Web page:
Wildlife officials investigating dove deaths in West Texas
AUSTIN – State and federal wildlife officials are investigating a series of active dove mortality events in and around the West Texas communities of Midland, Odessa and Big Spring. The cause has yet to be determined, but poisoning has not been ruled out. At this time, the Texas Parks and Wildlife Department simply desires to provide hunters information on this localized event.
Dove samples have been submitted to the U.S. Geological Survey’s National Wildlife Health Center in Madison, WI, where initial necropsy findings revealed no conclusive cause of death, according to Dr. LeAnn White, a wildlife disease specialist. Additional disease screening and toxicology test results are pending.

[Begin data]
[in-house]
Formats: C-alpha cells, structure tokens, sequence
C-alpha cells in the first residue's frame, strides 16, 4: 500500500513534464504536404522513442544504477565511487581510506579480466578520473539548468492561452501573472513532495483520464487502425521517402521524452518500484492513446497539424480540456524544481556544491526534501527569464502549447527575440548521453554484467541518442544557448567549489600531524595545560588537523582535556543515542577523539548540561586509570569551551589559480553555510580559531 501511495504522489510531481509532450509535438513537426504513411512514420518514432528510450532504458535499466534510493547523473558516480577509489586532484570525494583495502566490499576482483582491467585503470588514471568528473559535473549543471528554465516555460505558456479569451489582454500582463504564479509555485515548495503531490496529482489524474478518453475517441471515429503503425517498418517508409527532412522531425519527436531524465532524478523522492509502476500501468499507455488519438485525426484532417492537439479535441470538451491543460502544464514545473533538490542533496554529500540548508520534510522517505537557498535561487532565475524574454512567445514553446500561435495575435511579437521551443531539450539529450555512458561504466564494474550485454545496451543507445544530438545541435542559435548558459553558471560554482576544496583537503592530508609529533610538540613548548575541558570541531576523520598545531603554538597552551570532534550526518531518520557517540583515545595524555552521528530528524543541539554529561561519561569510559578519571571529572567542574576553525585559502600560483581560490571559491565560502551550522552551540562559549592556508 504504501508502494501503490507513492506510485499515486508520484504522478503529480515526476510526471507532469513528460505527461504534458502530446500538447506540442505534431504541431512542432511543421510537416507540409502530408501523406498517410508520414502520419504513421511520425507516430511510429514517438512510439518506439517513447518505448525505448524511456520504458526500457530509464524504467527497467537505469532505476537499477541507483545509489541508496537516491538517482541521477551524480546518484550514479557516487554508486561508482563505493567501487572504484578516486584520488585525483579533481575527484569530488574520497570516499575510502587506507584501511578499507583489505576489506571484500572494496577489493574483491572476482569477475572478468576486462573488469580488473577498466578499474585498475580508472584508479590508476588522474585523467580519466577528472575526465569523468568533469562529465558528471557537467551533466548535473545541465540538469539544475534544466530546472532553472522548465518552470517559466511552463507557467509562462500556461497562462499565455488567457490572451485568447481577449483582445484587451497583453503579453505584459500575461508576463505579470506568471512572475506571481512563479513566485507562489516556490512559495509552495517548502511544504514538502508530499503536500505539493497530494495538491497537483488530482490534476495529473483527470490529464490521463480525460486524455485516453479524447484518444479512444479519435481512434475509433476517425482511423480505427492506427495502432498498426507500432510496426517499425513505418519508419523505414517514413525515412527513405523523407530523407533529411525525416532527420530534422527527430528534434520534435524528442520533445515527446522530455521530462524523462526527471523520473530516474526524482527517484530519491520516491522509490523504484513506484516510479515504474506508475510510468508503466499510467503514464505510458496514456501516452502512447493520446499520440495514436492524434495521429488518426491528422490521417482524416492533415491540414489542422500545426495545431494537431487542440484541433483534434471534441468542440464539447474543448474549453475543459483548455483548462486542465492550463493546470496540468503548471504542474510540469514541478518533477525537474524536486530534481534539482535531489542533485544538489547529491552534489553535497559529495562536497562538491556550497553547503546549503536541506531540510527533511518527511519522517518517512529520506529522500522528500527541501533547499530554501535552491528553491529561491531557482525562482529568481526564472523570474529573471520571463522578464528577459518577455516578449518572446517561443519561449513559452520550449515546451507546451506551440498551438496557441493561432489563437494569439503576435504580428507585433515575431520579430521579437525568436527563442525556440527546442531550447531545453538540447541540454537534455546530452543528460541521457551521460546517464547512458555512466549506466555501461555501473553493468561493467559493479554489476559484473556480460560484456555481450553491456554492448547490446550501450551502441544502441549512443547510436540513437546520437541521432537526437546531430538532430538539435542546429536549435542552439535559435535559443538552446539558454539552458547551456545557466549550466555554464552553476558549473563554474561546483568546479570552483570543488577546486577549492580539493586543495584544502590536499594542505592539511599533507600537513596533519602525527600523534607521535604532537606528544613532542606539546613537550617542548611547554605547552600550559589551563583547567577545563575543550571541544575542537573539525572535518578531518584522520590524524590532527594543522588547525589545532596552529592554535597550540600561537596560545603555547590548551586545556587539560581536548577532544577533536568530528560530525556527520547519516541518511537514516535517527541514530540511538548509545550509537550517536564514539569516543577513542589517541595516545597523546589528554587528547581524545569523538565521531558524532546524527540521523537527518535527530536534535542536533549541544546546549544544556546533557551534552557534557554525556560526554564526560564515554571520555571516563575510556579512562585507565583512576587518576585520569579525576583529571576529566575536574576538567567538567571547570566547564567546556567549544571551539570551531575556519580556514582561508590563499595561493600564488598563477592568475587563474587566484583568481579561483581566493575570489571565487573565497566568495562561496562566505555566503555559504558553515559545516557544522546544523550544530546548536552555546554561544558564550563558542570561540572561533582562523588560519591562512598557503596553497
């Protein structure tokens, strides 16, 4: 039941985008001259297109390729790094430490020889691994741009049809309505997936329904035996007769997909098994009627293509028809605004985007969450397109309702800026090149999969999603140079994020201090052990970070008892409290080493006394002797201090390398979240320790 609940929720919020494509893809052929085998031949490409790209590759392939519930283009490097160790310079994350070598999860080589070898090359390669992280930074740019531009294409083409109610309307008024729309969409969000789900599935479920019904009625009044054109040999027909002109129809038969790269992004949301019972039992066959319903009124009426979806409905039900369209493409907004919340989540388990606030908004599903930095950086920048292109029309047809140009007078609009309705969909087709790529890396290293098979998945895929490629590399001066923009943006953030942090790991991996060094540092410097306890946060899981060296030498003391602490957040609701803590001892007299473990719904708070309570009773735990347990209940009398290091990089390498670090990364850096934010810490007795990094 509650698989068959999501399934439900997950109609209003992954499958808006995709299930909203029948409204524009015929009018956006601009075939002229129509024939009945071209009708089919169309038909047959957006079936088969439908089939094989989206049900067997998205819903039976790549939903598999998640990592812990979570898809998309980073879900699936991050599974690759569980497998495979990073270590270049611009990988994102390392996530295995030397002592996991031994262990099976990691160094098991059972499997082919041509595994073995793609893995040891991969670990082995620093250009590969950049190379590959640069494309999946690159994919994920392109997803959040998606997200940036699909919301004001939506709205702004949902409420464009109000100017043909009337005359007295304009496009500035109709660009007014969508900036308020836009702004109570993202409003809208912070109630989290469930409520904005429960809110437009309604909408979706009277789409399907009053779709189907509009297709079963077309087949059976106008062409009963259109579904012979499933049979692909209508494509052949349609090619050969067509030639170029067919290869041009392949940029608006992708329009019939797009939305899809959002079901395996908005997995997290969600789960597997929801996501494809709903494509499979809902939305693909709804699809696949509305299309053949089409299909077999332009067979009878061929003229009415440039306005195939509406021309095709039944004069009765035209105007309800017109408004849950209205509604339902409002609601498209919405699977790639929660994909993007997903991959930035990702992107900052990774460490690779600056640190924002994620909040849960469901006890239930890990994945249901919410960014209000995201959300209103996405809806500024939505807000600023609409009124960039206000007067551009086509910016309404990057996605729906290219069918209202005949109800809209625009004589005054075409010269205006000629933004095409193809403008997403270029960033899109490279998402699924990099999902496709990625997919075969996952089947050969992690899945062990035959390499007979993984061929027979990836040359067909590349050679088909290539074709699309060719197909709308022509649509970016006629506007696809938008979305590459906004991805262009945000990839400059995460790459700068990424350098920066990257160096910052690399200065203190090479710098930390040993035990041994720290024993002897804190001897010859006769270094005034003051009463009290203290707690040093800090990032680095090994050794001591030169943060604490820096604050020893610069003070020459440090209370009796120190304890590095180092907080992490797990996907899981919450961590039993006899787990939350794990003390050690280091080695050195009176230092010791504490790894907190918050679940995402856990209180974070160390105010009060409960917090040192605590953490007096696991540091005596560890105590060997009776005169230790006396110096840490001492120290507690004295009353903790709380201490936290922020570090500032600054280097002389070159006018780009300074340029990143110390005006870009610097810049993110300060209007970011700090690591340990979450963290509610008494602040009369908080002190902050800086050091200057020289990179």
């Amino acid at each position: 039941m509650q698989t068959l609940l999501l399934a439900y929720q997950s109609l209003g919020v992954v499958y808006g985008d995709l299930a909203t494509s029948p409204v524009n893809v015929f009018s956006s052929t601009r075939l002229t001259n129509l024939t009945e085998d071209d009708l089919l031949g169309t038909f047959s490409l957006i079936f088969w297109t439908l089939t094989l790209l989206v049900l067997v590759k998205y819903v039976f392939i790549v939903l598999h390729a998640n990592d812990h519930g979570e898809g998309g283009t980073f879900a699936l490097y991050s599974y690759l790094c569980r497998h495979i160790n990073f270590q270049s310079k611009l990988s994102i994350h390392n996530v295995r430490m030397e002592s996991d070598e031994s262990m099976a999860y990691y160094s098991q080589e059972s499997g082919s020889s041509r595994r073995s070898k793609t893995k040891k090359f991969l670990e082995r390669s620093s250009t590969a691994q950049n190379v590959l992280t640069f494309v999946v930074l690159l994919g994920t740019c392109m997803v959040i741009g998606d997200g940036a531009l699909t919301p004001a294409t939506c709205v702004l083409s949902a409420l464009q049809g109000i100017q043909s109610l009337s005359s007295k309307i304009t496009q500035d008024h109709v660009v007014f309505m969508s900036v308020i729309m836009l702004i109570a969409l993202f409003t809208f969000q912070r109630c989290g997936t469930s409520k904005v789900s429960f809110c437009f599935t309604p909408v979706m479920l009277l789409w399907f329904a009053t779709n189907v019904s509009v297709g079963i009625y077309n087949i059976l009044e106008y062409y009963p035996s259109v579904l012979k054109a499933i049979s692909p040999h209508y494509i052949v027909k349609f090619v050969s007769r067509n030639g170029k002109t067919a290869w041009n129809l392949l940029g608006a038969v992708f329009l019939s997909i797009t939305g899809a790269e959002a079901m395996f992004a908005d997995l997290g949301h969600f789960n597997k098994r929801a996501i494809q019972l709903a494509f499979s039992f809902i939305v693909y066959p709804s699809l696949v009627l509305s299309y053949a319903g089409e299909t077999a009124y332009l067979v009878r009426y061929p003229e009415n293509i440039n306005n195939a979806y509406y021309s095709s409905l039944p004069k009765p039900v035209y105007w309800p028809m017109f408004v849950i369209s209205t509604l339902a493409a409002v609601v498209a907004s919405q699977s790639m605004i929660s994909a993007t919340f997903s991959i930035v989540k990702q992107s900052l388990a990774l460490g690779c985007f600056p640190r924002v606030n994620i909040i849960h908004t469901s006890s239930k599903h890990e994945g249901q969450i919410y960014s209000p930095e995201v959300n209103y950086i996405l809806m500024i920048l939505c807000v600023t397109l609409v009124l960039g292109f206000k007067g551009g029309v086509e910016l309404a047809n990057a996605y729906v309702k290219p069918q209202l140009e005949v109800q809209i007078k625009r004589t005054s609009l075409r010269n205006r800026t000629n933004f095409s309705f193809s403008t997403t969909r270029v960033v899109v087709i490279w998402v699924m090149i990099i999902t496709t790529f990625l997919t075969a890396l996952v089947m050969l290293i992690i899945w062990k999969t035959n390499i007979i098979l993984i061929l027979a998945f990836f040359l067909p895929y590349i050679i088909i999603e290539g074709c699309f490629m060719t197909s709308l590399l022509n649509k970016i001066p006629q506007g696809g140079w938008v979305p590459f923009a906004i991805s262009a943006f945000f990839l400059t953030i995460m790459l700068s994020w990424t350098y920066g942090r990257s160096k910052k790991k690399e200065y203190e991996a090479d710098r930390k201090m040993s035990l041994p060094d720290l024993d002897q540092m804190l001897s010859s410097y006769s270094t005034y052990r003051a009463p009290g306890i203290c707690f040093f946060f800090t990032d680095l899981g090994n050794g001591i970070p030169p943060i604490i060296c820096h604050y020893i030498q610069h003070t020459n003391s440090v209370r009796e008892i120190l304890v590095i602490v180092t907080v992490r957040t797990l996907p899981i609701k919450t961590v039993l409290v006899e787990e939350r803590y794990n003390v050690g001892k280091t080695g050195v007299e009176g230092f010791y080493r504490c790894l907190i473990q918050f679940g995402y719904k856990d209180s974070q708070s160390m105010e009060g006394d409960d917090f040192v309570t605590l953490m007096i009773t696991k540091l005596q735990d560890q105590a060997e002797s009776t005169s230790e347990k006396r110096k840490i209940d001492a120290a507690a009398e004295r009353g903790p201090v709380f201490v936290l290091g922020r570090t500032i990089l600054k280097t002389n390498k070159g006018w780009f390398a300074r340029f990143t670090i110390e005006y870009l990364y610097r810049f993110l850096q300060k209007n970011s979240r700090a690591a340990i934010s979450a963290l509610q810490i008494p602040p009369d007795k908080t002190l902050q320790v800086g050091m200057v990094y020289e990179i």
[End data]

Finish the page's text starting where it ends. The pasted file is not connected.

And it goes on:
Although there are no known human or animal risks associated with the mortality events at this time, Dr. White recommends precautions should be taken. One Midland resident reported his dog died shortly after consuming several dead doves, but no autopsy was performed and cause of death was not determined. Conversely, several residents have reported dogs and cats consuming dead doves with no ill effects.
Reports of dead doves and sparrows first surfaced in late July and have been sporadic but ongoing, although the total number of birds impacted so far is believed to be less than 250, mostly Eurasian collared dove and white-winged dove.
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